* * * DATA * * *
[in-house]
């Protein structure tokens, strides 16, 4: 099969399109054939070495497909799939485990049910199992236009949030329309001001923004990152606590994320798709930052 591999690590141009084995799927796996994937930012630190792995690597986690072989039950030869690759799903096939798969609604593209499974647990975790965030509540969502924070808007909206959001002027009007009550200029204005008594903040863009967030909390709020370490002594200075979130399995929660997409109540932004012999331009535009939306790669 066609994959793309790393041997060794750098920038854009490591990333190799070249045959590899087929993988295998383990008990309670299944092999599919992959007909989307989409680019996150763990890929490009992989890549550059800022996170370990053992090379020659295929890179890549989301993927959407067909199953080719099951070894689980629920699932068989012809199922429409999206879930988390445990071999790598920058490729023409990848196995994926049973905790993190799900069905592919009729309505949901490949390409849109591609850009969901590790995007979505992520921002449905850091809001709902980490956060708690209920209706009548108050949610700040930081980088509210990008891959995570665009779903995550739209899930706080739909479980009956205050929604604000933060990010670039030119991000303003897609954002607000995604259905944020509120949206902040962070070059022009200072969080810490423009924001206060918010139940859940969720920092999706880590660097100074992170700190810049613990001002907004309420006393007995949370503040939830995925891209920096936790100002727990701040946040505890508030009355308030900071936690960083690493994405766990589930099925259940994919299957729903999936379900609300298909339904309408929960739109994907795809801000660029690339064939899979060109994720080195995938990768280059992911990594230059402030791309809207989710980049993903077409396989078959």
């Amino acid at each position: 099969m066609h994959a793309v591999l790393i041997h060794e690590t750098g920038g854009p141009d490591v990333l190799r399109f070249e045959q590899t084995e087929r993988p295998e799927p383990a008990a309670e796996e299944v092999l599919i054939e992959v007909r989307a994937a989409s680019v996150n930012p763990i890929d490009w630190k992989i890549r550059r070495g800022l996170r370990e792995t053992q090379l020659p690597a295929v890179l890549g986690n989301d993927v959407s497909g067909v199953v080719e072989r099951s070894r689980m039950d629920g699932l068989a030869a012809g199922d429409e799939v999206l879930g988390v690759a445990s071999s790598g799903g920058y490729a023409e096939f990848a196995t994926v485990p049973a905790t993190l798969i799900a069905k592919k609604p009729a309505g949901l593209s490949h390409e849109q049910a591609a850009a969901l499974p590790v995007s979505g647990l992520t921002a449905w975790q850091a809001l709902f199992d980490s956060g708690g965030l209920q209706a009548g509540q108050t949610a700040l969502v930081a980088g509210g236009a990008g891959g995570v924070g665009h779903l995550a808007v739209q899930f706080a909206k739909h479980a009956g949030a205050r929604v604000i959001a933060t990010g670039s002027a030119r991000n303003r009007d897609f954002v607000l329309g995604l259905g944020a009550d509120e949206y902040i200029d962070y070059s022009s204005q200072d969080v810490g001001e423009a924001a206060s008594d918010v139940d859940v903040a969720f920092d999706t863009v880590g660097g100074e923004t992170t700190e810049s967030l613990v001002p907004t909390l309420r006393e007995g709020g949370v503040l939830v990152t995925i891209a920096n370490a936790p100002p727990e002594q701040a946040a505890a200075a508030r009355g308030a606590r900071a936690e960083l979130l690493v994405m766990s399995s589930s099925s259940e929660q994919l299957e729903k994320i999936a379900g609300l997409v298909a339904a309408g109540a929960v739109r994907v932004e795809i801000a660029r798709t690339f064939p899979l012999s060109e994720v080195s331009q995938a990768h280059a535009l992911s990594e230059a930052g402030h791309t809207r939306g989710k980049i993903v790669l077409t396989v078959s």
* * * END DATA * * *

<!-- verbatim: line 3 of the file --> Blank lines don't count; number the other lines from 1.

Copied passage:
């Amino acid at each position: 099969m066609h994959a793309v591999l790393i041997h060794e690590t750098g920038g854009p141009d490591v990333l190799r399109f070249e045959q590899t084995e087929r993988p295998e799927p383990a008990a309670e796996e299944v092999l599919i054939e992959v007909r989307a994937a989409s680019v996150n930012p763990i890929d490009w630190k992989i890549r550059r070495g800022l996170r370990e792995t053992q090379l020659p690597a295929v890179l890549g986690n989301d993927v959407s497909g067909v199953v080719e072989r099951s070894r689980m039950d629920g699932l068989a030869a012809g199922d429409e799939v999206l879930g988390v690759a445990s071999s790598g799903g920058y490729a023409e096939f990848a196995t994926v485990p049973a905790t993190l798969i799900a069905k592919k609604p009729a309505g949901l593209s490949h390409e849109q049910a591609a850009a969901l499974p590790v995007s979505g647990l992520t921002a449905w975790q850091a809001l709902f199992d980490s956060g708690g965030l209920q209706a009548g509540q108050t949610a700040l969502v930081a980088g509210g236009a990008g891959g995570v924070g665009h779903l995550a808007v739209q899930f706080a909206k739909h479980a009956g949030a205050r929604v604000i959001a933060t990010g670039s002027a030119r991000n303003r009007d897609f954002v607000l329309g995604l259905g944020a009550d509120e949206y902040i200029d962070y070059s022009s204005q200072d969080v810490g001001e423009a924001a206060s008594d918010v139940d859940v903040a969720f920092d999706t863009v880590g660097g100074e923004t992170t700190e810049s967030l613990v001002p907004t909390l309420r006393e007995g709020g949370v503040l939830v990152t995925i891209a920096n370490a936790p100002p727990e002594q701040a946040a505890a200075a508030r009355g308030a606590r900071a936690e960083l979130l690493v994405m766990s399995s589930s099925s259940e929660q994919l299957e729903k994320i999936a379900g609300l997409v298909a339904a309408g109540a929960v739109r994907v932004e795809i801000a660029r798709t690339f064939p899979l012999s060109e994720v080195s331009q995938a990768h280059a535009l992911s990594e230059a930052g402030h791309t809207r939306g989710k980049i993903v790669l077409t396989v078959s």